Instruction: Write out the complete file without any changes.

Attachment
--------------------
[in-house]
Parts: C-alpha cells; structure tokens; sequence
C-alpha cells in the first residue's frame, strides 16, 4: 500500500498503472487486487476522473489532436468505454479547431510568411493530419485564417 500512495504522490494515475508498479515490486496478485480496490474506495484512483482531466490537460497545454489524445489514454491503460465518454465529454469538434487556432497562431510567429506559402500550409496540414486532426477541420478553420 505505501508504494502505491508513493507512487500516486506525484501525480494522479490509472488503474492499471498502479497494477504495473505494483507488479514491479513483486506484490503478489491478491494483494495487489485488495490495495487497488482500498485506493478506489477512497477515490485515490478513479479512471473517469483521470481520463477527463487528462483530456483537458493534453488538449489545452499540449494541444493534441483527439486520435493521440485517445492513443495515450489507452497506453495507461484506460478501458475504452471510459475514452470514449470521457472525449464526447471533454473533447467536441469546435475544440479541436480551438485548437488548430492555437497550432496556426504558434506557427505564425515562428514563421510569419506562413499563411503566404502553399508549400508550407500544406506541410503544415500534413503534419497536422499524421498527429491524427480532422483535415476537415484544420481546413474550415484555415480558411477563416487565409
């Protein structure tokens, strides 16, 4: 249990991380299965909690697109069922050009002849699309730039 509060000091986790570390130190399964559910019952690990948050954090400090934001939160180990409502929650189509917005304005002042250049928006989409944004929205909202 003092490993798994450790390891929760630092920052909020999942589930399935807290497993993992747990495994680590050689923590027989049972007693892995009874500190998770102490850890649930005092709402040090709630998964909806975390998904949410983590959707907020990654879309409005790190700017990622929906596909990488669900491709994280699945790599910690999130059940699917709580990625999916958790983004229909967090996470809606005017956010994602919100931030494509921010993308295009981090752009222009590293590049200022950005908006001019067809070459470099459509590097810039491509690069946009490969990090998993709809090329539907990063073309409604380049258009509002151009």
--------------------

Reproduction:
[in-house]
Parts: C-alpha cells; structure tokens; sequence
C-alpha cells in the first residue's frame, strides 16, 4: 500500500498503472487486487476522473489532436468505454479547431510568411493530419485564417 500512495504522490494515475508498479515490486496478485480496490474506495484512483482531466490537460497545454489524445489514454491503460465518454465529454469538434487556432497562431510567429506559402500550409496540414486532426477541420478553420 505505501508504494502505491508513493507512487500516486506525484501525480494522479490509472488503474492499471498502479497494477504495473505494483507488479514491479513483486506484490503478489491478491494483494495487489485488495490495495487497488482500498485506493478506489477512497477515490485515490478513479479512471473517469483521470481520463477527463487528462483530456483537458493534453488538449489545452499540449494541444493534441483527439486520435493521440485517445492513443495515450489507452497506453495507461484506460478501458475504452471510459475514452470514449470521457472525449464526447471533454473533447467536441469546435475544440479541436480551438485548437488548430492555437497550432496556426504558434506557427505564425515562428514563421510569419506562413499563411503566404502553399508549400508550407500544406506541410503544415500534413503534419497536422499524421498527429491524427480532422483535415476537415484544420481546413474550415484555415480558411477563416487565409
């Protein structure tokens, strides 16, 4: 249990991380299965909690697109069922050009002849699309730039 509060000091986790570390130190399964559910019952690990948050954090400090934001939160180990409502929650189509917005304005002042250049928006989409944004929205909202 003092490993798994450790390891929760630092920052909020999942589930399935807290497993993992747990495994680590050689923590027989049972007693892995009874500190998770102490850890649930005092709402040090709630998964909806975390998904949410983590959707907020990654879309409005790190700017990622929906596909990488669900491709994280699945790599910690999130059940699917709580990625999916958790983004229909967090996470809606005017956010994602919100931030494509921010993308295009981090752009222009590293590049200022950005908006001019067809070459470099459509590097810039491509690069946009490969990090998993709809090329539907990063073309409604380049258009509002151009």